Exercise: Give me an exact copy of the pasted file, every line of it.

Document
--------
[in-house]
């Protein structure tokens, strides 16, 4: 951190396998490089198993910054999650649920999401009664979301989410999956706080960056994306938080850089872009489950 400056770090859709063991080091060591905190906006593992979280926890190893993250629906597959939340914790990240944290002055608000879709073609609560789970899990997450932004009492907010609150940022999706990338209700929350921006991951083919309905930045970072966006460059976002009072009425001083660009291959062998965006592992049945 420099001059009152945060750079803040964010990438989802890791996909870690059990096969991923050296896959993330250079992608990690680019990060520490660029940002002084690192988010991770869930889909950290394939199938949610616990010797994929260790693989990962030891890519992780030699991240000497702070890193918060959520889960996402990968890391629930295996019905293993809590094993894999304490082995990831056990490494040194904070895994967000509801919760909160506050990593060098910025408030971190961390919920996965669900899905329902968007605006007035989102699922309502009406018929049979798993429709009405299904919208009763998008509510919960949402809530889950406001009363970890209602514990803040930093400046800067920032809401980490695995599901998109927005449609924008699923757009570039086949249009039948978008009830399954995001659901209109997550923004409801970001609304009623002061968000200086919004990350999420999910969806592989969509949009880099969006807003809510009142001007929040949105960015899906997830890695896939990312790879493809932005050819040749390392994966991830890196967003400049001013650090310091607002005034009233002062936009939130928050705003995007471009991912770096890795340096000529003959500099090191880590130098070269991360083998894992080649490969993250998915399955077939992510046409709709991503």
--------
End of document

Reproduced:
[in-house]
């Protein structure tokens, strides 16, 4: 951190396998490089198993910054999650649920999401009664979301989410999956706080960056994306938080850089872009489950 400056770090859709063991080091060591905190906006593992979280926890190893993250629906597959939340914790990240944290002055608000879709073609609560789970899990997450932004009492907010609150940022999706990338209700929350921006991951083919309905930045970072966006460059976002009072009425001083660009291959062998965006592992049945 420099001059009152945060750079803040964010990438989802890791996909870690059990096969991923050296896959993330250079992608990690680019990060520490660029940002002084690192988010991770869930889909950290394939199938949610616990010797994929260790693989990962030891890519992780030699991240000497702070890193918060959520889960996402990968890391629930295996019905293993809590094993894999304490082995990831056990490494040194904070895994967000509801919760909160506050990593060098910025408030971190961390919920996965669900899905329902968007605006007035989102699922309502009406018929049979798993429709009405299904919208009763998008509510919960949402809530889950406001009363970890209602514990803040930093400046800067920032809401980490695995599901998109927005449609924008699923757009570039086949249009039948978008009830399954995001659901209109997550923004409801970001609304009623002061968000200086919004990350999420999910969806592989969509949009880099969006807003809510009142001007929040949105960015899906997830890695896939990312790879493809932005050819040749390392994966991830890196967003400049001013650090310091607002005034009233002062936009939130928050705003995007471009991912770096890795340096000529003959500099090191880590130098070269991360083998894992080649490969993250998915399955077939992510046409709709991503």